Déjà vu: How India and other oil buyers tackled US curbs on Iran before
For the world’s biggest oil buyers, the imposition of sanctions on Iran will be a case of deja vu.
Earlier in the decade -- before the crude market was roiled by a global glut, before prices were rocked by the biggest crash in a generation, and before American oil began getting shipped all over the world -- refiners in Asia had to contend with international financial measures aimed at curbing the Islamic Republic’s nuclear program.
By seeking exemptions and getting creative with payments and shipping, they managed to keep buying limited volumes. Now, with President Donald Trump renewing sanctions against OPEC’s third-largest producer, they’re going to have to curb purchases again. Here are some of the ways they tackled the constraints last time around.
At the heart of the problem for Iran’s biggest customers was a law that cut off access to the banking system for foreign financial institutions that settled trades with Middle East nation’s central bank. That meant that even though there were no direct restrictions on buying the Persian Gulf state’s crude, the refiners faced hurdles paying the OPEC member for purchases.
Still, countries were given exemptions by the -- reviewed every 180 days -- if they “significantly” reduced imports from the Islamic Republic. While a specific quantity of reductions that would make buyers eligible for waivers wasn’t announced, a slew of nations including China, India and South Korea received them. Iran’s exports dropped, and so did its output, until a 2015 deal with world powers that placed limits on its nuclear program.
The is going pursue efforts to reduce Iran’s crude sales again during and following a 180-day wind-down period, but once again has left the door open for countries to seek “significant reduction exceptions” at the end of the period if they reduce the volume of purchases during that time.
The will assess each country’s efforts “including the quantity and percentage of the reduction in purchases of Iranian crude oil, the termination of contracts for future delivery of Iranian crude oil, and other actions that demonstrate a commitment to decrease substantially such purchases,” according to the Treasury Department. The State Department expects to consult with nations currently buying from the Middle East producer during the 180 days.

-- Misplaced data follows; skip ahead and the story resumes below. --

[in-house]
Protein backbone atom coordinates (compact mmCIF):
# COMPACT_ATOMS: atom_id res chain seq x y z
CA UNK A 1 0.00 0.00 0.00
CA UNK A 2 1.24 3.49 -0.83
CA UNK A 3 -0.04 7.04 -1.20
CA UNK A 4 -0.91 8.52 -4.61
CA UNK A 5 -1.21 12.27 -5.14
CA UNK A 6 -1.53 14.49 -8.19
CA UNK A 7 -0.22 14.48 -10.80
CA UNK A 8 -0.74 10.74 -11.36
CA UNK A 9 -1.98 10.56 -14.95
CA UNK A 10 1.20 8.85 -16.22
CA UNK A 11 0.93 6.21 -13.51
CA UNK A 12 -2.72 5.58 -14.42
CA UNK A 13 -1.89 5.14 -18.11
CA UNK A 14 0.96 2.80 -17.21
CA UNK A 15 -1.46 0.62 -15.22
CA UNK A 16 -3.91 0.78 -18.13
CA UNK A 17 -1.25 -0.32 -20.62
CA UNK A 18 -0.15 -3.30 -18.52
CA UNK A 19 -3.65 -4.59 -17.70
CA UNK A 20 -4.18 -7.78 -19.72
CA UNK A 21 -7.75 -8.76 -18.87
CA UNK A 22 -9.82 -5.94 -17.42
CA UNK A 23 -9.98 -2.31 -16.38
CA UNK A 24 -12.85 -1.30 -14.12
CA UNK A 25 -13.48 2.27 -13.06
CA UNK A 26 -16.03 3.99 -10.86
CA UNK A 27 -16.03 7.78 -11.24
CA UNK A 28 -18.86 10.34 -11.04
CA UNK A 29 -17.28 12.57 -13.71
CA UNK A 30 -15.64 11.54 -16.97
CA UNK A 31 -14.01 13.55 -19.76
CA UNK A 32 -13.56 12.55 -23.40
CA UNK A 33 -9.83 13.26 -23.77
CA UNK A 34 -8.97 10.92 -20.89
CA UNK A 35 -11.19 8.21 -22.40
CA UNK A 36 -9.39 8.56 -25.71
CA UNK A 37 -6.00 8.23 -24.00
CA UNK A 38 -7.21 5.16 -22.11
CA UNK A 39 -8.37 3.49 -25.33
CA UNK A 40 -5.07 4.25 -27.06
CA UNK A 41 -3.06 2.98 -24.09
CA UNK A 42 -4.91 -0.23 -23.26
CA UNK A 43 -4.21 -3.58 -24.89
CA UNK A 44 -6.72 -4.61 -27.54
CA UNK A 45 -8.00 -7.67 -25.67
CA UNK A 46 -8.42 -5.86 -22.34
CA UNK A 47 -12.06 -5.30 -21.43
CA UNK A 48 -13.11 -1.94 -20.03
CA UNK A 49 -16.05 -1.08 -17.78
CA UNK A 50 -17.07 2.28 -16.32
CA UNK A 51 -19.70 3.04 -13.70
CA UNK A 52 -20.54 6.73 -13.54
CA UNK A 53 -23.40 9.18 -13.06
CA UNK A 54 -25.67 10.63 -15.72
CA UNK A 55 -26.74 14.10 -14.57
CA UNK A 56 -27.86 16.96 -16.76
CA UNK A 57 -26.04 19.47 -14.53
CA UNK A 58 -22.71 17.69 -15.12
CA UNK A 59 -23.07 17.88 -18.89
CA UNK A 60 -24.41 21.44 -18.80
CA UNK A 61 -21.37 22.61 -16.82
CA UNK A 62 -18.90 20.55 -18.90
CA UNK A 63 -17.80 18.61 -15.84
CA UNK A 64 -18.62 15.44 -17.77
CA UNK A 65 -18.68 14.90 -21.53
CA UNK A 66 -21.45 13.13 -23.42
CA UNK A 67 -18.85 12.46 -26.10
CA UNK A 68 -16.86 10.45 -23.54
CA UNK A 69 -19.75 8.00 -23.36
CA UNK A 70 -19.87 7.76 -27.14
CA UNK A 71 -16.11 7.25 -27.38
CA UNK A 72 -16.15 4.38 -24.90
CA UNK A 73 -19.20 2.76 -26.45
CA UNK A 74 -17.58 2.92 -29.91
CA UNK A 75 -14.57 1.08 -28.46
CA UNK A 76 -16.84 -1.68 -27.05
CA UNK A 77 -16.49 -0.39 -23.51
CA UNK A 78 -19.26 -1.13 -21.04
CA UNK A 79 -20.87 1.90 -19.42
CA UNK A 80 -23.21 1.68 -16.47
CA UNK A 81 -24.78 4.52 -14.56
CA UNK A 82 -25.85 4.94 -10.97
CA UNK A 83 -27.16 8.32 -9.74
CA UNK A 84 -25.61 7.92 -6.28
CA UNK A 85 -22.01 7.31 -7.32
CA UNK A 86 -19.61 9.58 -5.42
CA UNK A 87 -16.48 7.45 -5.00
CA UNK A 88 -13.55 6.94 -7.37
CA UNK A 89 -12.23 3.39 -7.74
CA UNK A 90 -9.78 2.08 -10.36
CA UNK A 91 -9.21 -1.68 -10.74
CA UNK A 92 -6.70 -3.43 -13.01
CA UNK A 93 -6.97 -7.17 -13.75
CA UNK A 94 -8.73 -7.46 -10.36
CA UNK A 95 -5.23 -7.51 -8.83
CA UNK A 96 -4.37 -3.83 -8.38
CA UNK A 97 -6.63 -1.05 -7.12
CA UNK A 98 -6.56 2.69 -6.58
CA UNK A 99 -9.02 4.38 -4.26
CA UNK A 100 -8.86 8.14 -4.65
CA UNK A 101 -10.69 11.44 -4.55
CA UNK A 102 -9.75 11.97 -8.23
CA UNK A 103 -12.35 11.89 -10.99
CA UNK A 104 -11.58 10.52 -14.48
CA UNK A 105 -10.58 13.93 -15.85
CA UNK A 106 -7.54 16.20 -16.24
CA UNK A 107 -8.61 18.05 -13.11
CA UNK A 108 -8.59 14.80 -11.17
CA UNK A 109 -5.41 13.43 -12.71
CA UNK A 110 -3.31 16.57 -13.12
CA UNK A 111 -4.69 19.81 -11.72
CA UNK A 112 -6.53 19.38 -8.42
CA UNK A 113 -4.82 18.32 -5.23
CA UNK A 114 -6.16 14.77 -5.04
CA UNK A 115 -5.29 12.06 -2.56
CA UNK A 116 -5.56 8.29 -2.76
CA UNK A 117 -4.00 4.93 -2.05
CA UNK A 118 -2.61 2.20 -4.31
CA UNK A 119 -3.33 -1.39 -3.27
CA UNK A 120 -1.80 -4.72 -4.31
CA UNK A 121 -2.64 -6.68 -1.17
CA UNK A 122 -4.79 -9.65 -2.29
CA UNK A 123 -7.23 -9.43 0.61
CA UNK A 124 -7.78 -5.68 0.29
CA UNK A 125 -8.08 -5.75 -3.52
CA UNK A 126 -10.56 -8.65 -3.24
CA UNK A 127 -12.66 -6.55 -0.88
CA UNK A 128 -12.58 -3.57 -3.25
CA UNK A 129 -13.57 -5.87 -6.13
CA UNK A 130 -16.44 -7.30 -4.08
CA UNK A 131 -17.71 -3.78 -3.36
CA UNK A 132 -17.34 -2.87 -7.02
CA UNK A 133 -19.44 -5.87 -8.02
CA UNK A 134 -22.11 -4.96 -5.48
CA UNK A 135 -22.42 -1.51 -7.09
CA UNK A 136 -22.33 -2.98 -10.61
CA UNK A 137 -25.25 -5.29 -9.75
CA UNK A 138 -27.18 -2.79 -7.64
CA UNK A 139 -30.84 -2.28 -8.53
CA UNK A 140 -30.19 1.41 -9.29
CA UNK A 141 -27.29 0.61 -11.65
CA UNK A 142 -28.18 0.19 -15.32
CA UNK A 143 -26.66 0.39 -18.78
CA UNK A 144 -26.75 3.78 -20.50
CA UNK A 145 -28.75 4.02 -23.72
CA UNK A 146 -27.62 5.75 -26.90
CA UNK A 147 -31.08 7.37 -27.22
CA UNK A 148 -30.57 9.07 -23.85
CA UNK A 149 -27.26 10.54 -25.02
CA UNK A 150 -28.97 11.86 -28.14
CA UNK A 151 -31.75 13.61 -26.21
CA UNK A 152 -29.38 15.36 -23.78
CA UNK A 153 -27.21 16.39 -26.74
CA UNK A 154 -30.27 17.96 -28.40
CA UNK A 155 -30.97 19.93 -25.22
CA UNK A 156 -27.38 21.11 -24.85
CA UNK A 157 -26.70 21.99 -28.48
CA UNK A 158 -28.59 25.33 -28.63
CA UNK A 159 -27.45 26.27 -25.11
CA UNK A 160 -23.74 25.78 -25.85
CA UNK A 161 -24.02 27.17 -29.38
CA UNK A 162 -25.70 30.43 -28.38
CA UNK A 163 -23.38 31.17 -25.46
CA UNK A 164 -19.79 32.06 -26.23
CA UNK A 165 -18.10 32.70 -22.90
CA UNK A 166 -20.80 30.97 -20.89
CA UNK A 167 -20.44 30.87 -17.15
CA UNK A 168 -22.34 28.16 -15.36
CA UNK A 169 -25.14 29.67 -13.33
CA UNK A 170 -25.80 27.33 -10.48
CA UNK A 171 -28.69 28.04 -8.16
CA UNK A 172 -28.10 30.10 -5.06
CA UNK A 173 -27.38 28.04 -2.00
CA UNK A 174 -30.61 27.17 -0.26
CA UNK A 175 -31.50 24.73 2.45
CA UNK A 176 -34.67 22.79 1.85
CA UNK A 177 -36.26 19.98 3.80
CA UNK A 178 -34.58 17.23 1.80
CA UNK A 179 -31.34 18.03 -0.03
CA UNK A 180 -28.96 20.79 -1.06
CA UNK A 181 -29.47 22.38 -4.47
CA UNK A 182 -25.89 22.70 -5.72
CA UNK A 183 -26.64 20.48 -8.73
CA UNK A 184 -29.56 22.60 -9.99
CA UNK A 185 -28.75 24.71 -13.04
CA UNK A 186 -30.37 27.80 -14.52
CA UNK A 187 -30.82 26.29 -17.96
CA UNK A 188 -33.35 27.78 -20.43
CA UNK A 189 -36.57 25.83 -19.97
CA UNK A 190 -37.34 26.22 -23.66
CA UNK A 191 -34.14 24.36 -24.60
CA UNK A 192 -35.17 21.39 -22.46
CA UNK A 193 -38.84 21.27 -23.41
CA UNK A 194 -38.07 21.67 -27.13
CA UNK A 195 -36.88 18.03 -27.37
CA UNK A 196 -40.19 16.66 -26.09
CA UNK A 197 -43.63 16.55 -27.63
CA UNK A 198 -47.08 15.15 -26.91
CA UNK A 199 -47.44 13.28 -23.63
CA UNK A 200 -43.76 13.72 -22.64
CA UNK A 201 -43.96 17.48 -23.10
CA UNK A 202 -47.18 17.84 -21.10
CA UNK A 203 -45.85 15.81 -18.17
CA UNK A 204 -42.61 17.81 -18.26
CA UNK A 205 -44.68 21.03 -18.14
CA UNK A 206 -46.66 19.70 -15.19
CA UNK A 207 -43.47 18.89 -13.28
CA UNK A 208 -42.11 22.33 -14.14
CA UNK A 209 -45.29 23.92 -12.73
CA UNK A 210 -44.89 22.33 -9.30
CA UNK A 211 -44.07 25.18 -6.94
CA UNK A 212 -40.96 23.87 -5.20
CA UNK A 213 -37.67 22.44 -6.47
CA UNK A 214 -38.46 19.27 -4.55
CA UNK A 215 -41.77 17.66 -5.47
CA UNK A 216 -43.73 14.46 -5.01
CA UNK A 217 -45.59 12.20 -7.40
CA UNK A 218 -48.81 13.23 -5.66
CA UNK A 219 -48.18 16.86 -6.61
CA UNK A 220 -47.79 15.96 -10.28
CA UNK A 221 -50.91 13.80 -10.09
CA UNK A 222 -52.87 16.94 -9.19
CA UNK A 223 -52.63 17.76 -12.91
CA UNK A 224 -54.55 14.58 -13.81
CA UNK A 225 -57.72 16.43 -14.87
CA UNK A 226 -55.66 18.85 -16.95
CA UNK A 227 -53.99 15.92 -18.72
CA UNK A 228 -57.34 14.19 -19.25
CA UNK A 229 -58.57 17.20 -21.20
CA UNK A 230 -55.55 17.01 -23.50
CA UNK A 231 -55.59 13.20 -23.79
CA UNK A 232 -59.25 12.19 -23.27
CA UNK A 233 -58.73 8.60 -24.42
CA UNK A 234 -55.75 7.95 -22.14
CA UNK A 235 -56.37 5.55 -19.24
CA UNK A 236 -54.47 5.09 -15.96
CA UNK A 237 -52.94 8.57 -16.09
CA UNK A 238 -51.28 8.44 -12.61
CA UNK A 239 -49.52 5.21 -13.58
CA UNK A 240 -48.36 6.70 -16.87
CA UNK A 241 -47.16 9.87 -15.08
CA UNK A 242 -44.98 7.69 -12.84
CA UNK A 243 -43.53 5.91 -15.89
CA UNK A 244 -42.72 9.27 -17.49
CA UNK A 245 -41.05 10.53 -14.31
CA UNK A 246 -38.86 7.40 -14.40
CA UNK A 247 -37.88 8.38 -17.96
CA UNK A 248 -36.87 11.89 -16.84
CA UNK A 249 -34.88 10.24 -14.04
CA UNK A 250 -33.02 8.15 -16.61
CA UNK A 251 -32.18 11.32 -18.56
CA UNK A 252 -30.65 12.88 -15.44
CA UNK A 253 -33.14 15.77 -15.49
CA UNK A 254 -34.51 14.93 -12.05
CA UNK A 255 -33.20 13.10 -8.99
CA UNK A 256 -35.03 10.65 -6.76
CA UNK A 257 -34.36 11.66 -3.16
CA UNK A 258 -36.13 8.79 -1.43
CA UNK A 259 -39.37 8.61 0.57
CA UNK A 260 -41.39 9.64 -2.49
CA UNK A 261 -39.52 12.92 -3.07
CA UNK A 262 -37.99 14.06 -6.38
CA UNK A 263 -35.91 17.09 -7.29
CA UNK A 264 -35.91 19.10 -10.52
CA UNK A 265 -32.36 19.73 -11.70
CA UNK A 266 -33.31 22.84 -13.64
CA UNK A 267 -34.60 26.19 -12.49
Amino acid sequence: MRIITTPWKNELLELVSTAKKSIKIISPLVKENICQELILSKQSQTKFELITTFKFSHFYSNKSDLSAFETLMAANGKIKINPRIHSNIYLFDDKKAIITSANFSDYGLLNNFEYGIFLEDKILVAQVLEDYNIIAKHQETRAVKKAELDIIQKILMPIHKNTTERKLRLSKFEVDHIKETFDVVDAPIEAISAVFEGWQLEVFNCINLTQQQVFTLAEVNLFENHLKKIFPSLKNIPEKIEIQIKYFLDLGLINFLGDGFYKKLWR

Countries such as China, now the world’s biggest oil importer, and India, where demand is growing faster than anywhere else, had last time around repeatedly expressed disapproval over the measures that effectively forced them to curb Iranian crude imports even though broader United Nations sanctions did not.
China’s crude trade with Iran didn’t breach UN Security Council resolutions or cause harm to the international community, and was “completely lawful and reasonable,” the nation’s foreign ministry said in 2012, after it was initially left out of a list of countries that received exemptions from the sanctions.
Their desire to defy the and press ahead with purchases may be stronger this time around, given the global trade frictions that have been spawned by the Trump administration’s policies. Additionally, the pull-out from the nuclear accord is unilateral, so the pressure may not be as strong as last time.
With benchmark oil prices recovering from their crash and surging to levels last seen in 2014 as a global glut disappears and demand picks up, Asian refiners may welcome any perks Iran offers to lure buyers in spite of the sanctions.
The Islamic Republic had provided 90 days of credit for crude purchases, at least thrice the amount of time given by other producers, and flexibility with grades offered and loading dates to some refiners when it was last under sanctions.
As the nation’s crude production and exports recovered in 2016 and it sought to recapture lost share in the prized Asian market, Iran also offered bigger discounts on some of its oil compared with Saudi Arabia’s prices for the first time in a decade.
Buyers were also roiled in 2012 after European Union restrictions on insurance of Iranian oil affected about 95 percent of the global tanker fleet, because the ships were covered under rules governed by the region’s law.
To get around the problem, nations such as India and Japan offered state-backed insurance to ships, helping carriers resume shipments from the Persian Gulf state with protection against risks including oil spills and collisions. Additionally, processors used tankers operated and covered by Iran to receive supplies.
In the current scenario, the refiners may be spared the insurance hurdle because European nations such as the UK and France are sticking with the nuclear accord, saying the deal has been essential to reining in Iran’s atomic program.
Currencies and banks
In order to skirt the financial system, Asian buyers could also resort to using currencies other than the dollar to pay Iran for their oil purchases. Payments may be routed through either local or foreign banks that don’t have close ties to America.
India initially paid Iran via a Turkish bank before routing payments through a domestic financial institution the last time sanctions were in place. The nation, along with China, also sought to get around the restrictions by trading oil with the Persian Gulf state for local currencies and goods including wheat, soybean meal and consumer products.